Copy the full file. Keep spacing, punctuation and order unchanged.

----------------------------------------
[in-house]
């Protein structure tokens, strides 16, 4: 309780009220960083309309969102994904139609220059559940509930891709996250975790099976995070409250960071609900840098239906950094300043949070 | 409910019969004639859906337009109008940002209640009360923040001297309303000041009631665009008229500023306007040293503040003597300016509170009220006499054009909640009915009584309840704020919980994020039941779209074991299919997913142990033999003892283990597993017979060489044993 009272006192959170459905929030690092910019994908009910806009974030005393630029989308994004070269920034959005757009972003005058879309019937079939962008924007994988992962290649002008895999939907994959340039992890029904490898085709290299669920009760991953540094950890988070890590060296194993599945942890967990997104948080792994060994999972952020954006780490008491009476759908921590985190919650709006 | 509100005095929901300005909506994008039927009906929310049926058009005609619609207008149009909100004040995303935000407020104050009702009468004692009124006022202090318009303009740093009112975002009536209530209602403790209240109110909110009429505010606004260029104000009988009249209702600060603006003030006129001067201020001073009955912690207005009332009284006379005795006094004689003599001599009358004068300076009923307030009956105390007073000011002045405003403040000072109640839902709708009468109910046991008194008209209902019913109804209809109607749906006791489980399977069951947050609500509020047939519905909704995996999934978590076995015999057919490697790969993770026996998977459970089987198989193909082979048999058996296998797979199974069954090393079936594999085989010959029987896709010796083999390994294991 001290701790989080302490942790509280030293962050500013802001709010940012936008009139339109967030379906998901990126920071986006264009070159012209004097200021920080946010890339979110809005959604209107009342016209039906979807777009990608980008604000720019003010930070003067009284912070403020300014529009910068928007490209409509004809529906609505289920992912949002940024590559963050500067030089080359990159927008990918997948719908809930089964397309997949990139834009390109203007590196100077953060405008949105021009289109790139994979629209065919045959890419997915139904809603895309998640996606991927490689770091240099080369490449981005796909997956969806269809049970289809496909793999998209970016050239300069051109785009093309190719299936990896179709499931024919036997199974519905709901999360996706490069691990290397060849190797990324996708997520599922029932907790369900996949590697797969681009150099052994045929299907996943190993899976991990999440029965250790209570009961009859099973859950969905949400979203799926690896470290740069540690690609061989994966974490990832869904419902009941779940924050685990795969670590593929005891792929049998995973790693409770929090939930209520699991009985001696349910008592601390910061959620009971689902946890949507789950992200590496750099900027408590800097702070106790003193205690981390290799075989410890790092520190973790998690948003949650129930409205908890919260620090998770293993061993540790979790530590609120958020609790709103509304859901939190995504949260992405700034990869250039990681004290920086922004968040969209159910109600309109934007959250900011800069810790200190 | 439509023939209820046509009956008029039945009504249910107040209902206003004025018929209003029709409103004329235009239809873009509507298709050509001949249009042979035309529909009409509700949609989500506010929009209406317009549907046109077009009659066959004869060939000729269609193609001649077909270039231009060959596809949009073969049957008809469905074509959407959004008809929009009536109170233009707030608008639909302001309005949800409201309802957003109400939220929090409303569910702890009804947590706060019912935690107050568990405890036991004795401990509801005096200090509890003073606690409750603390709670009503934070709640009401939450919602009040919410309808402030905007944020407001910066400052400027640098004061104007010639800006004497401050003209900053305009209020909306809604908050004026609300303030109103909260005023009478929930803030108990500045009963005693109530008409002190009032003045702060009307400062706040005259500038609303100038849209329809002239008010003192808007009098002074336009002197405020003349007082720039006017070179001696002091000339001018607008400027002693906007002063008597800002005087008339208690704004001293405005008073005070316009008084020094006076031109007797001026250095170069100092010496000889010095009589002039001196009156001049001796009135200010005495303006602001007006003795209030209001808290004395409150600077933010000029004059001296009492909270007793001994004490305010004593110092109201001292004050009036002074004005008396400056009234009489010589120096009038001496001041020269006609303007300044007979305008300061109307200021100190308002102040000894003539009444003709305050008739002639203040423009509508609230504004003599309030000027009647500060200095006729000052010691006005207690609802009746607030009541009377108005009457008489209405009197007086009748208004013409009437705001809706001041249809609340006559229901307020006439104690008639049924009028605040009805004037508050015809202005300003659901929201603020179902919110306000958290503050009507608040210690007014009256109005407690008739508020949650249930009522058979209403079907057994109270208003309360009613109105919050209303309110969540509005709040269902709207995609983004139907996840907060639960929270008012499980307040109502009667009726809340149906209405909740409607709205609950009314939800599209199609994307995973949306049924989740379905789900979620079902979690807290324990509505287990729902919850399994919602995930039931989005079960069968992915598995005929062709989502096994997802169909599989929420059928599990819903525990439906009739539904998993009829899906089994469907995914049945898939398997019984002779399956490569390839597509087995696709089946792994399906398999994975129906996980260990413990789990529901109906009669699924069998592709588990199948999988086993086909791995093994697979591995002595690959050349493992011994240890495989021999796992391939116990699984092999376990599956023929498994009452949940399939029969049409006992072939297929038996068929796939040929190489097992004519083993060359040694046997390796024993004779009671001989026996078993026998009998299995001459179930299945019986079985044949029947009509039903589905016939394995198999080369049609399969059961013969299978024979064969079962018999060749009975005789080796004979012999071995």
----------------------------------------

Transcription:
[in-house]
């Protein structure tokens, strides 16, 4: 309780009220960083309309969102994904139609220059559940509930891709996250975790099976995070409250960071609900840098239906950094300043949070 | 409910019969004639859906337009109008940002209640009360923040001297309303000041009631665009008229500023306007040293503040003597300016509170009220006499054009909640009915009584309840704020919980994020039941779209074991299919997913142990033999003892283990597993017979060489044993 009272006192959170459905929030690092910019994908009910806009974030005393630029989308994004070269920034959005757009972003005058879309019937079939962008924007994988992962290649002008895999939907994959340039992890029904490898085709290299669920009760991953540094950890988070890590060296194993599945942890967990997104948080792994060994999972952020954006780490008491009476759908921590985190919650709006 | 509100005095929901300005909506994008039927009906929310049926058009005609619609207008149009909100004040995303935000407020104050009702009468004692009124006022202090318009303009740093009112975002009536209530209602403790209240109110909110009429505010606004260029104000009988009249209702600060603006003030006129001067201020001073009955912690207005009332009284006379005795006094004689003599001599009358004068300076009923307030009956105390007073000011002045405003403040000072109640839902709708009468109910046991008194008209209902019913109804209809109607749906006791489980399977069951947050609500509020047939519905909704995996999934978590076995015999057919490697790969993770026996998977459970089987198989193909082979048999058996296998797979199974069954090393079936594999085989010959029987896709010796083999390994294991 001290701790989080302490942790509280030293962050500013802001709010940012936008009139339109967030379906998901990126920071986006264009070159012209004097200021920080946010890339979110809005959604209107009342016209039906979807777009990608980008604000720019003010930070003067009284912070403020300014529009910068928007490209409509004809529906609505289920992912949002940024590559963050500067030089080359990159927008990918997948719908809930089964397309997949990139834009390109203007590196100077953060405008949105021009289109790139994979629209065919045959890419997915139904809603895309998640996606991927490689770091240099080369490449981005796909997956969806269809049970289809496909793999998209970016050239300069051109785009093309190719299936990896179709499931024919036997199974519905709901999360996706490069691990290397060849190797990324996708997520599922029932907790369900996949590697797969681009150099052994045929299907996943190993899976991990999440029965250790209570009961009859099973859950969905949400979203799926690896470290740069540690690609061989994966974490990832869904419902009941779940924050685990795969670590593929005891792929049998995973790693409770929090939930209520699991009985001696349910008592601390910061959620009971689902946890949507789950992200590496750099900027408590800097702070106790003193205690981390290799075989410890790092520190973790998690948003949650129930409205908890919260620090998770293993061993540790979790530590609120958020609790709103509304859901939190995504949260992405700034990869250039990681004290920086922004968040969209159910109600309109934007959250900011800069810790200190 | 439509023939209820046509009956008029039945009504249910107040209902206003004025018929209003029709409103004329235009239809873009509507298709050509001949249009042979035309529909009409509700949609989500506010929009209406317009549907046109077009009659066959004869060939000729269609193609001649077909270039231009060959596809949009073969049957008809469905074509959407959004008809929009009536109170233009707030608008639909302001309005949800409201309802957003109400939220929090409303569910702890009804947590706060019912935690107050568990405890036991004795401990509801005096200090509890003073606690409750603390709670009503934070709640009401939450919602009040919410309808402030905007944020407001910066400052400027640098004061104007010639800006004497401050003209900053305009209020909306809604908050004026609300303030109103909260005023009478929930803030108990500045009963005693109530008409002190009032003045702060009307400062706040005259500038609303100038849209329809002239008010003192808007009098002074336009002197405020003349007082720039006017070179001696002091000339001018607008400027002693906007002063008597800002005087008339208690704004001293405005008073005070316009008084020094006076031109007797001026250095170069100092010496000889010095009589002039001196009156001049001796009135200010005495303006602001007006003795209030209001808290004395409150600077933010000029004059001296009492909270007793001994004490305010004593110092109201001292004050009036002074004005008396400056009234009489010589120096009038001496001041020269006609303007300044007979305008300061109307200021100190308002102040000894003539009444003709305050008739002639203040423009509508609230504004003599309030000027009647500060200095006729000052010691006005207690609802009746607030009541009377108005009457008489209405009197007086009748208004013409009437705001809706001041249809609340006559229901307020006439104690008639049924009028605040009805004037508050015809202005300003659901929201603020179902919110306000958290503050009507608040210690007014009256109005407690008739508020949650249930009522058979209403079907057994109270208003309360009613109105919050209303309110969540509005709040269902709207995609983004139907996840907060639960929270008012499980307040109502009667009726809340149906209405909740409607709205609950009314939800599209199609994307995973949306049924989740379905789900979620079902979690807290324990509505287990729902919850399994919602995930039931989005079960069968992915598995005929062709989502096994997802169909599989929420059928599990819903525990439906009739539904998993009829899906089994469907995914049945898939398997019984002779399956490569390839597509087995696709089946792994399906398999994975129906996980260990413990789990529901109906009669699924069998592709588990199948999988086993086909791995093994697979591995002595690959050349493992011994240890495989021999796992391939116990699984092999376990599956023929498994009452949940399939029969049409006992072939297929038996068929796939040929190489097992004519083993060359040694046997390796024993004779009671001989026996078993026998009998299995001459179930299945019986079985044949029947009509039903589905016939394995198999080369049609399969059961013969299978024979064969079962018999060749009975005789080796004979012999071995």